One of the best ways to organize your finances is to maintain separate bank accounts for all your endeavors. If you’re an entrepreneur, own a business, or have alternative income streams, having separate checking and savings accounts can help you manage your money correctly without confusion or error.

In addition, you should consider creating an emergency fund account or dedicated savings for just that reason alone – an emergency. Until you experience one, you might not realize the importance of having a financial safety net at the ready for an unexpected circumstance.

It’s also not a bad idea to have multiple savings accounts to help you budget. If you prefer to set aside finances for recurring yearly or quarterly expenses, such as insurance, seasonal needs, pet visits, childcare, or home maintenance, this might be helpful for you. Since those are fixed expenses, rather than pulling from your larger savings, you know it’s already been allocated for and you won’t be tempted to use it for other things.

Iron out your plans for the future

Depending on the season of life you’re in, you might not have thought in depth about retirement, your estate plan, or what will happen to your money once you’re no longer around. No matter your age, if you own a home, plan to get married, or are about to start a family, this is something to consider.

It’s recommended that you secure a life insurance policy as you approach any major life milestone. Preserving your wealth with life insurance gives you peace of mind and financial support for your loved ones during a difficult time. It’s a good idea to set up a policy sooner rather than later to secure lower rates when you’re young and healthy.

Estate planning falls into a similar category as it can help ease distress by clearly outlining your financial wishes to your family and loved ones. Taking time to review these estate planning tips can help you avoid expenses, delays, and confusion should anything happen to you, such as death, injury, or serious illness where you’re unable to make these important decisions.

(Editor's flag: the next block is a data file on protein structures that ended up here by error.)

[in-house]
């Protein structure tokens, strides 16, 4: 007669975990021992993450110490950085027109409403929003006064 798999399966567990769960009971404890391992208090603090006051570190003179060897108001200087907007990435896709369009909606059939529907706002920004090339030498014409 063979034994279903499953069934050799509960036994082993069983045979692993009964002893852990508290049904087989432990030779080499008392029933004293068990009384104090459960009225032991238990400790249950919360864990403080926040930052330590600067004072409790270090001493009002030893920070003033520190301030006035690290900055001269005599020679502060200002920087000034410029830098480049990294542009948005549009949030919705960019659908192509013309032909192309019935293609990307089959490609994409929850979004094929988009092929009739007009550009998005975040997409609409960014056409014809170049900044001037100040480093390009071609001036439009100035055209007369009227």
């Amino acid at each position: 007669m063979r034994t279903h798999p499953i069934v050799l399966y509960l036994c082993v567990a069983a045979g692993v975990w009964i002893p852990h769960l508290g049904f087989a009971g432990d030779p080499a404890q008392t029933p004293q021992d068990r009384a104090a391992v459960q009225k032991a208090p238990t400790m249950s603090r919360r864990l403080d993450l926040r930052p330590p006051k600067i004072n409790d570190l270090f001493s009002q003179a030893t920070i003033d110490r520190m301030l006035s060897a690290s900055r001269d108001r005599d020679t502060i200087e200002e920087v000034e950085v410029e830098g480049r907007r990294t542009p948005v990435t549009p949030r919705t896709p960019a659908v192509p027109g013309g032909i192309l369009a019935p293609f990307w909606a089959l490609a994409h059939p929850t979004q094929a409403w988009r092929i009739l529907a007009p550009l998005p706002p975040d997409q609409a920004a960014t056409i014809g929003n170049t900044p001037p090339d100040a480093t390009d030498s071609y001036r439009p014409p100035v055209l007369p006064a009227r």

Planning for the long-term future can seem overwhelming and maybe a bit overkill, but you’ll be surprised to find how fast the years go and before you know it, you’ll be nearing retirement. It’s best to expose yourself now and start thinking about what you want for yourself and your family down the road so you can make sound financial decisions.

Take regular inventory of your finances

The good (and bad) news is that financial planning is a continual process that requires adjustments as your lifestyle changes. Rather, the point is to be secure at all times and be prepared for the ups and downs life throws your way. That said, it’s a good idea to regularly review your investments with a professional.

If you have a financial advisor, continue to revise your budget and spending based on the stage of life you’re in. It doesn’t always have to be a sit-down portfolio review to be effective. You’re better off taking inventory every couple of months to double-check yourself rather than panic at the end of the year that you spent more than you intended.

Without a plan, you can’t set yourself up for success in the ways that you likely desire. By taking initiative and investing in your financial future this season and continuing to refresh every so often, you’ll be able to hold yourself accountable to reach your goals. Use this motivation as a starting point, but continue to design the life of your choosing, establish financial stability, and aim for longevity.